The Theory of Social Want states that judicial activism emerged due to the failure of the existing legislations to cope up with the existing situations and problems in the country. When the existing legislations failed to provide any pathway, it became incumbent upon the judiciary to take on itself the problems of the oppressed and to find a way to solve them. The only way left to them within the framework of governance to achieve this end was to provide non-conventional interpretations to the existing legislations, so as to apply them for greater good. Hence emerged judicial activism. The supporters of this theory opine that “judicial activism plays a vital role in bringing in the societal
transformation. It is the judicial wing of the state that injects life into law and supplies the missing links in the legislation… Having been armed with the power of review, the judiciary comes to acquire the status of a catalyst on change.” (Shailja Chander, 1998)
JUDICIAL ACTIVISM IN INDIA: ITS ORIGIN AND DEV ELOPMENT For a very long time, the Indian judiciary had taken an orthodox approach to the very concept of judicial activism. However, it would be wrong to say that there have been no incidents of judicial activism in India. Some scattered and stray incidents of judicial activism took place from time to time. But they did not come to the limelight as the very concept was unknown to India. However, the history of judicial activism can be traced back to 1893, when Justice Mehmood of the Allahabad High Court delivered a dissenting judgment which sowed the seed of activism in India. It was a case of an under-trial who could not afford to engage a lawyer. So the question was whether the court could decide his case by merely looking at his papers (Justice J. S. Verma, 1996). Mehmood held that the pre-condition of the case being ‘heard’ (as opposed to merely being read) would be fulfilled only when somebody speaks. So he gave the widest possible interpretation of the relevant law and l aid the foundation stone of judicial activism in India. Judicial activism as the modern terminology denotes, originated in India much later. This origin can be traced to the Theory of Social Want. It was due to executive abuses and excesses that the judiciary had to intervene during the course of legal proceedings. Let us look into the rationale behind such intervention. After independence from the R aj, the executive has always looked upon the judiciary as a hostile branch of the State. This view gained more momentum and popularity when the bureaucracy degenerated into a system for personal and not public gains. Exploitation and corruption became inbuilt in the present political system. The masses were oppressed beyond imagination by the unbridled actions by Money power, Muscle power, Media power and Ministeri al power (B. Venkatachalapathi, 1998). In this scenario, some emergency situations arose which could not wait for the Parliament for its looking into. Hence, it became a responsibility of the judiciary to do something to provide relief to the oppressed masses of the society. In Sunil Batra v. Delhi Administration, AIR 1978 SC 1548, Justice V. R. Krishna Iyer described the situation in the following words: “Though legislation was the best solution, but when lawmakers take for far too long for social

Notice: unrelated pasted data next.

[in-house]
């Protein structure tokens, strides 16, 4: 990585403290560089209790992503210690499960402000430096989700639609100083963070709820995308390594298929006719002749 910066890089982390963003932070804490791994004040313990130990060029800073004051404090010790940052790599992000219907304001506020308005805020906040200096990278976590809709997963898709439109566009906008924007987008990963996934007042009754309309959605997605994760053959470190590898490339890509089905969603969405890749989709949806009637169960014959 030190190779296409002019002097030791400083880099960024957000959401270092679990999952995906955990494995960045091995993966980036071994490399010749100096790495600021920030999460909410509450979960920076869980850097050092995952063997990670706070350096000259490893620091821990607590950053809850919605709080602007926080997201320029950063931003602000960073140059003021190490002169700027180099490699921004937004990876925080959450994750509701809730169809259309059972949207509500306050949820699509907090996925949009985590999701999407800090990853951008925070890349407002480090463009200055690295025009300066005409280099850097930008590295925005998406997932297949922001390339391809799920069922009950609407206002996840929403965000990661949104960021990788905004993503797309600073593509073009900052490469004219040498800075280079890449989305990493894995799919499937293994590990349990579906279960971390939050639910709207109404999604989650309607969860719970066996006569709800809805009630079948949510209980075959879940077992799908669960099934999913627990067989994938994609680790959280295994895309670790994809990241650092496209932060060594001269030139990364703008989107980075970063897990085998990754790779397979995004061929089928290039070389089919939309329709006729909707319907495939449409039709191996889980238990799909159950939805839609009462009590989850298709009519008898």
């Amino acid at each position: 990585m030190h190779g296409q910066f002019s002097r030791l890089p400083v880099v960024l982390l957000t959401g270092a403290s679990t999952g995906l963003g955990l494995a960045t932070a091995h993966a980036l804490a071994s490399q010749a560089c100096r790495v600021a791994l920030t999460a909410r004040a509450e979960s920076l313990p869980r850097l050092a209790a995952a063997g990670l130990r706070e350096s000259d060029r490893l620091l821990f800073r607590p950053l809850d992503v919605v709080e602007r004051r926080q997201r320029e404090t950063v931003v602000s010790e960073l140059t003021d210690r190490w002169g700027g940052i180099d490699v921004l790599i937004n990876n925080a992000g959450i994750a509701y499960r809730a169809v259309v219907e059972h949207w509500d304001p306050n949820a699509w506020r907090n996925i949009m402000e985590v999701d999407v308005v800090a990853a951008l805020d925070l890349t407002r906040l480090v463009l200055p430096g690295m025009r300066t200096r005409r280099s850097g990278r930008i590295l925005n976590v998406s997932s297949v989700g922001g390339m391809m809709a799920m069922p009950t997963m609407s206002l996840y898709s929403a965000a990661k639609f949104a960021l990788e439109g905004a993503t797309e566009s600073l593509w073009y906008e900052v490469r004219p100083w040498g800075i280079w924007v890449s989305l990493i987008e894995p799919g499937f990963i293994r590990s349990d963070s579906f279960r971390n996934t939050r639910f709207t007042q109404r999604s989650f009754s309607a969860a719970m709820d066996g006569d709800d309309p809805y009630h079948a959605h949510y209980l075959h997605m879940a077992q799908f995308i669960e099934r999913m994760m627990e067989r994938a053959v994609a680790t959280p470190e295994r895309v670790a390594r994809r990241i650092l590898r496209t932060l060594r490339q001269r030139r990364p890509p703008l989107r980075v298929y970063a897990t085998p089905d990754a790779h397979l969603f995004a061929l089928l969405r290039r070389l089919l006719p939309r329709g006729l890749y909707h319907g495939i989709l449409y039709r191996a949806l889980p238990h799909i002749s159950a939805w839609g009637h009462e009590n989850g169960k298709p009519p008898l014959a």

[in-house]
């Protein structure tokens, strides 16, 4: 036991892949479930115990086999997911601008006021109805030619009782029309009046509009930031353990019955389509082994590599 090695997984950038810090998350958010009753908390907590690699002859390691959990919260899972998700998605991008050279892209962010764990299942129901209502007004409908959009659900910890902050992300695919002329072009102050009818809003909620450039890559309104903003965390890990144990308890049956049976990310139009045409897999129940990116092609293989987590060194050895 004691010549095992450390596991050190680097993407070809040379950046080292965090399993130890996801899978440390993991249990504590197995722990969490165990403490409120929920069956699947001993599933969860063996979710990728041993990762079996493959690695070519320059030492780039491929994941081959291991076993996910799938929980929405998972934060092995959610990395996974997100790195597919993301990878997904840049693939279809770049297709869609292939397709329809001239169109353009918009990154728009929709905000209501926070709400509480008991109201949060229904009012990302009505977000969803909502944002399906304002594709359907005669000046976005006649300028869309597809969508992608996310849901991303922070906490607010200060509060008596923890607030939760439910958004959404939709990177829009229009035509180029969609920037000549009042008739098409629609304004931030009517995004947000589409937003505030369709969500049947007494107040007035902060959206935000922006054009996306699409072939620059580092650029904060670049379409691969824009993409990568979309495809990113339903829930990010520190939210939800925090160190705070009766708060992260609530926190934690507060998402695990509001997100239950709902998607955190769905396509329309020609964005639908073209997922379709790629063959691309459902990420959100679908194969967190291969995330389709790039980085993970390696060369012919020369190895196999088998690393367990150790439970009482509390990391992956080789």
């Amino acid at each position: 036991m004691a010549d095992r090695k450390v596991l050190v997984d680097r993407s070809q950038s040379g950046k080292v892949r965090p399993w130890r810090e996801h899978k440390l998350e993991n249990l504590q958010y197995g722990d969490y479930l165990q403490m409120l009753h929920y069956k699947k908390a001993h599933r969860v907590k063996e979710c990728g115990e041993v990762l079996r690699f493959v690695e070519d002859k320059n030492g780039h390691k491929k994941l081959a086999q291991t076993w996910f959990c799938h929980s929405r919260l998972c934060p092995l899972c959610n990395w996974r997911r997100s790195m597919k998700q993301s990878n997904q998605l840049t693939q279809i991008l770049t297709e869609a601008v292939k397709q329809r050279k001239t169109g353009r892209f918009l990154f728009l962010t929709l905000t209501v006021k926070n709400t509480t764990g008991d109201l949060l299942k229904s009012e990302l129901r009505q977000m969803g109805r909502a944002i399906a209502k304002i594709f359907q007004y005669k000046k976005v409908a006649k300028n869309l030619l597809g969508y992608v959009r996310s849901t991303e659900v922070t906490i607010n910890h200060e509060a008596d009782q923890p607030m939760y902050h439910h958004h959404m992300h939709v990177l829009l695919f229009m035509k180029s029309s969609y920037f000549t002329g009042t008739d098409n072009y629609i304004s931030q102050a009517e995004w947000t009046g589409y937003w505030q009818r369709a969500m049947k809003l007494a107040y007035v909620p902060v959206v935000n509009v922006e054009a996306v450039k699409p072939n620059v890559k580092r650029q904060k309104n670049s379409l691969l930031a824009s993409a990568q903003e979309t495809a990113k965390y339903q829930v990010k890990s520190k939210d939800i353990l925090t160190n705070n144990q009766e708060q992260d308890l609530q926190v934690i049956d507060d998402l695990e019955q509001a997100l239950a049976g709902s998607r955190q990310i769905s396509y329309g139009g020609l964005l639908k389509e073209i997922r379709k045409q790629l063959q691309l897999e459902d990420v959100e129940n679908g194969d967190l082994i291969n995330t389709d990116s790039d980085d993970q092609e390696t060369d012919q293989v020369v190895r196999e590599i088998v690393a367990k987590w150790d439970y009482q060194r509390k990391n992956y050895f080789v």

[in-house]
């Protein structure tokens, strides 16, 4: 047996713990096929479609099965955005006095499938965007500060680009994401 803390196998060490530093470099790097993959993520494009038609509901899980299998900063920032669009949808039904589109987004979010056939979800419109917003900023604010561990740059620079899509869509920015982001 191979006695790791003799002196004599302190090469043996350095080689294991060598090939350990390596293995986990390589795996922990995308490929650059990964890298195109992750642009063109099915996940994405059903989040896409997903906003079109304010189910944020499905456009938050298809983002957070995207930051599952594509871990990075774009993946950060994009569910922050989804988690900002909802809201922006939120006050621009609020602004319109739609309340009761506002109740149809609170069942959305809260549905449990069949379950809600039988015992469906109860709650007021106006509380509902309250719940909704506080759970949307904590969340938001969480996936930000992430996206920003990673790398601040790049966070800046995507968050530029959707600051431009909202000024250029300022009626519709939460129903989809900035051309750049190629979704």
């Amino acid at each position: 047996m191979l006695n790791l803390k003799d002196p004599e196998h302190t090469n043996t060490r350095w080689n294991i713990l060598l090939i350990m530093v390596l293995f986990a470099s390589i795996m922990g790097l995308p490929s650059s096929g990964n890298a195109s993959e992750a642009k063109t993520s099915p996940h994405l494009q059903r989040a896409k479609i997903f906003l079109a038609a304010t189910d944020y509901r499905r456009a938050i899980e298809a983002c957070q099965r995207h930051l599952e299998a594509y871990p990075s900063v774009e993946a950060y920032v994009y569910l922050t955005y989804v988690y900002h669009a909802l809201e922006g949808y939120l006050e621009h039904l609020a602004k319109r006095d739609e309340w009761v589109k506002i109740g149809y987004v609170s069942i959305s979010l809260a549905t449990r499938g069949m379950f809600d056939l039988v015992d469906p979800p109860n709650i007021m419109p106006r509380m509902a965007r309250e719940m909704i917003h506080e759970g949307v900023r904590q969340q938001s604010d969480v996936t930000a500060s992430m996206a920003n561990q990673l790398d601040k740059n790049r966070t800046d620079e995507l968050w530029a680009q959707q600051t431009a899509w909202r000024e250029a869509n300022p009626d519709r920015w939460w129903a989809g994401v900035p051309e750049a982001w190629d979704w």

patience to suffer. Courts have to make do with interpretation and curve on wood and sculpt on stone without waiting for the distant marble.” Therefore, in the historic case of Mumbai Kamghar
Sabha v. Abdul Bhai, AIR 1976 SC 1465, the Apex Court introduced the doctrine of judicial activism, though without the nomenclature. The theory of judicial activism received impetus in the case of Maneka Gandhi v. Union of India, AIR1978 SC 853, where the Apex Court substituted the due process clause in Article 21 instead of ‘procedure established by law’ in order to bypass the
absolutism of the Executive and its interference with individual freedom. In course of time, the PILs
carried on with the task of unearthing many scams, providing justice to the citizens and also to enhance their rights.